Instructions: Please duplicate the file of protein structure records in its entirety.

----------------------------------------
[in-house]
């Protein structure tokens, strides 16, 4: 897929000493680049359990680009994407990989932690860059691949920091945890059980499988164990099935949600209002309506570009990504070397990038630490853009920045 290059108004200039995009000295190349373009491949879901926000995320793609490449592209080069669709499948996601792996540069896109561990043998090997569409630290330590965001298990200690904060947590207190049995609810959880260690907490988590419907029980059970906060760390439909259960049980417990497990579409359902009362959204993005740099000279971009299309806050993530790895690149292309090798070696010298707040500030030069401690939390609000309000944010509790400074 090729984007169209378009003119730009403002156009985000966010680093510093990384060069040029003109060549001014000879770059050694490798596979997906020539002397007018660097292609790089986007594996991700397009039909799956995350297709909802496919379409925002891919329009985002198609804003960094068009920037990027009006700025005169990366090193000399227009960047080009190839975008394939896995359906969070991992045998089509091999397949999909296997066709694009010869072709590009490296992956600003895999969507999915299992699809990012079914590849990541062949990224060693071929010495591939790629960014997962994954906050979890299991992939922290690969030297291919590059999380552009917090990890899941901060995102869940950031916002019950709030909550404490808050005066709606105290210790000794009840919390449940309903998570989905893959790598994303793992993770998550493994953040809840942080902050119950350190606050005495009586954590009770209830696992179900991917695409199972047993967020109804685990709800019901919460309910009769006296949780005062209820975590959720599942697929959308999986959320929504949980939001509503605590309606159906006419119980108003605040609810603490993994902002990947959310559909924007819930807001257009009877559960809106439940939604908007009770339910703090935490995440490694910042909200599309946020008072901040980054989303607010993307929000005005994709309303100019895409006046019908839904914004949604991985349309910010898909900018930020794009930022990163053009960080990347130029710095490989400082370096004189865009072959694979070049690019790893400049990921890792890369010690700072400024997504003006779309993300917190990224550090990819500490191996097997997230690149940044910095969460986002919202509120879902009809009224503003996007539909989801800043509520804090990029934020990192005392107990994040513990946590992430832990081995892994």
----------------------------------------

[in-house]
């Protein structure tokens, strides 16, 4: 897929000493680049359990680009994407990989932690860059691949920091945890059980499988164990099935949600209002309506570009990504070397990038630490853009920045 290059108004200039995009000295190349373009491949879901926000995320793609490449592209080069669709499948996601792996540069896109561990043998090997569409630290330590965001298990200690904060947590207190049995609810959880260690907490988590419907029980059970906060760390439909259960049980417990497990579409359902009362959204993005740099000279971009299309806050993530790895690149292309090798070696010298707040500030030069401690939390609000309000944010509790400074 090729984007169209378009003119730009403002156009985000966010680093510093990384060069040029003109060549001014000879770059050694490798596979997906020539002397007018660097292609790089986007594996991700397009039909799956995350297709909802496919379409925002891919329009985002198609804003960094068009920037990027009006700025005169990366090193000399227009960047080009190839975008394939896995359906969070991992045998089509091999397949999909296997066709694009010869072709590009490296992956600003895999969507999915299992699809990012079914590849990541062949990224060693071929010495591939790629960014997962994954906050979890299991992939922290690969030297291919590059999380552009917090990890899941901060995102869940950031916002019950709030909550404490808050005066709606105290210790000794009840919390449940309903998570989905893959790598994303793992993770998550493994953040809840942080902050119950350190606050005495009586954590009770209830696992179900991917695409199972047993967020109804685990709800019901919460309910009769006296949780005062209820975590959720599942697929959308999986959320929504949980939001509503605590309606159906006419119980108003605040609810603490993994902002990947959310559909924007819930807001257009009877559960809106439940939604908007009770339910703090935490995440490694910042909200599309946020008072901040980054989303607010993307929000005005994709309303100019895409006046019908839904914004949604991985349309910010898909900018930020794009930022990163053009960080990347130029710095490989400082370096004189865009072959694979070049690019790893400049990921890792890369010690700072400024997504003006779309993300917190990224550090990819500490191996097997997230690149940044910095969460986002919202509120879902009809009224503003996007539909989801800043509520804090990029934020990192005392107990994040513990946590992430832990081995892994």